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Item - Tower of Darkness

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Series: Endless Quest — no. 29
Translated Into: Torre da escuridão (Portuguese)
La torre de las tinieblas (Spanish)
La Tour des ténèbres (French)
Author: Fultz, Regina Oehler
Illustrators: Easley, Jeff (cover)
Nelson, Mark A. (interior)
Date: July, 1985
ISBN: 088038204X / 9780880382045
Length: 157 pages
Number of Endings: 15
User Summary: While attempting to impress a new friend, you find yourself entering the ruined tower that your mother disappeared in two years ago.
Demian's Thoughts:

This book wasn't nearly as good as it could have been. It has a clear mission and some puzzles to solve, but the reader is more or less led by the hand through the story. There are a few choices that require a bit of thought and there are some places where the story isn't completely linear, but for the most part, it's quite obvious which the "right" choice is.

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Guillermo's Thoughts:

(Review based on the Spanish translation.)

This is a hard one for me to rate since it was one of my first gamebooks, and I therefore feel somewhat nostalgic about it. Also complicating matters is the fact that the author is one of several people who only wrote one title for this series; in the absence of other books by the same person I find it harder to pinpoint exactly where her strengths and weaknesses as a writer lie. Whereas the Endless Quest series as a whole was marketed as a children's introduction to D&D, this book - not unlike several others in the series - captures so little of the feel of that game that it might as well have belonged in a different series altogether. The character you play, for example, is supposed to be an apprentice wizard, but he never gets to use any magic, and most of the time his way of overcoming the horrors he faces is to turn tail and flee from them. Even as a youngster I found this incompatible with what heroic fantasy is supposed to be. Things aren't helped by the fact that, similar to The Endless Catacombs, the book often telegraphs to the reader what the right choice is, making the book much more of a breeze to complete than it should be.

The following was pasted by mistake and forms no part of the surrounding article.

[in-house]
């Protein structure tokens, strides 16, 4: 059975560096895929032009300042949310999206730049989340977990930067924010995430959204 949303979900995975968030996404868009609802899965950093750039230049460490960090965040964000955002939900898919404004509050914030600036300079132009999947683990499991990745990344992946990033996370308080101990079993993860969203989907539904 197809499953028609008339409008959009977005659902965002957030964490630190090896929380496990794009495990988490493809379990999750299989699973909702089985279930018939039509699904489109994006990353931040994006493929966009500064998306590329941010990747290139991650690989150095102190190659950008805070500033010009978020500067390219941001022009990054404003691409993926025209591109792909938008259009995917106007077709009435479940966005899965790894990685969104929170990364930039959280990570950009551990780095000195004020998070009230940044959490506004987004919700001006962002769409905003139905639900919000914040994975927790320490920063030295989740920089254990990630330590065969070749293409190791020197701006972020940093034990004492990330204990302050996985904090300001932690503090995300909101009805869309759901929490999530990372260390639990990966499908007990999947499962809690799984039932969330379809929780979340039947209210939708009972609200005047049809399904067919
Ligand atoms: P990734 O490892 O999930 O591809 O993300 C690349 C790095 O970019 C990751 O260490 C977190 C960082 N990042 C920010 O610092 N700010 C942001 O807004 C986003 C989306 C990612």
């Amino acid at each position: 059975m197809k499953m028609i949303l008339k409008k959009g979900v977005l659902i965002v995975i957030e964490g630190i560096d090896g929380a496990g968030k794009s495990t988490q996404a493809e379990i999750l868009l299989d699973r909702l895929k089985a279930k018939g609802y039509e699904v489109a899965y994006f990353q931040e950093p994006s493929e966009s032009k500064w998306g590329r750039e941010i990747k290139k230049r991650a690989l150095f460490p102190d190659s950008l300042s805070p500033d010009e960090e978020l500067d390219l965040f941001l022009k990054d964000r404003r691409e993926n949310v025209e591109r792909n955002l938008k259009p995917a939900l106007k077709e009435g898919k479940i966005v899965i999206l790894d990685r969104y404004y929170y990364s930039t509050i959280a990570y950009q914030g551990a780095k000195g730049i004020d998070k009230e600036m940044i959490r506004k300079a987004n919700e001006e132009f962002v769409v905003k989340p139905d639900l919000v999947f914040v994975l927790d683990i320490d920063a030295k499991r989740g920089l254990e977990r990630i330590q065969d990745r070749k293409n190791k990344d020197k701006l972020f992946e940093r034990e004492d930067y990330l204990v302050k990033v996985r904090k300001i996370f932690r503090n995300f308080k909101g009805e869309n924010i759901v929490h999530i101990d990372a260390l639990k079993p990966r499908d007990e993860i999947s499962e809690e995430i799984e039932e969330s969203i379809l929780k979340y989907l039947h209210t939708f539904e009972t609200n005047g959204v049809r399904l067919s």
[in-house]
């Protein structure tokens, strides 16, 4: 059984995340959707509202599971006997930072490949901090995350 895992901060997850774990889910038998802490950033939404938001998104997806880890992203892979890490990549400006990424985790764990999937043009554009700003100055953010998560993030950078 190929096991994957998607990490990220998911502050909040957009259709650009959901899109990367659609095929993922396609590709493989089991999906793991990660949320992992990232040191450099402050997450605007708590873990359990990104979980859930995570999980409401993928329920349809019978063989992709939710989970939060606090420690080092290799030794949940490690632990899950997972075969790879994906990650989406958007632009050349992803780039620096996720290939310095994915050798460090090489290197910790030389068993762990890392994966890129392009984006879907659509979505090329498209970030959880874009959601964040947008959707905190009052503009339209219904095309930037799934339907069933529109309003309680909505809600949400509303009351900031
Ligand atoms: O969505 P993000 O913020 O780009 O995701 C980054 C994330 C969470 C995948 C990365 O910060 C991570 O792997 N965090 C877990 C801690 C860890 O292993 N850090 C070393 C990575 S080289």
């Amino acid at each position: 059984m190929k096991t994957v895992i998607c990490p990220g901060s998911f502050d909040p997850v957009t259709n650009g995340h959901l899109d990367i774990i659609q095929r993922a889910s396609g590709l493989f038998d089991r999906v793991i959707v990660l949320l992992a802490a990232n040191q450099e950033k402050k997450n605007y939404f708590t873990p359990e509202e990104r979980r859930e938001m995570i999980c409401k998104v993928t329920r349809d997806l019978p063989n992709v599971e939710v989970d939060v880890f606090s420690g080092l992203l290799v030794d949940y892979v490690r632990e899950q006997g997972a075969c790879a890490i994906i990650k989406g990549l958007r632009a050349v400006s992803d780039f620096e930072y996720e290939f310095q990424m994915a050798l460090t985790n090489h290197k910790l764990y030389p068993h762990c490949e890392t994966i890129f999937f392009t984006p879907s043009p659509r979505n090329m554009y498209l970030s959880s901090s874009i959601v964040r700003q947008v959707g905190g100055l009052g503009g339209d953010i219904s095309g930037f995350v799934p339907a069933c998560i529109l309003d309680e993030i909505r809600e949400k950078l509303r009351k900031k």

This isn't to say that the book is entirely without merits. It includes as a plot device a cool real-life chess-like game that reminds me of Agnes Varda's classic film Les Creatures. The writing is also unusually atmospheric for an Endless Quest entry, and even the bad endings make for somewhat emotionally involving reading. Overall, this book is not a complete waste of time - if you don't come into it expecting a really challenging quest, you should have a good read.

More reviews by Guillermo

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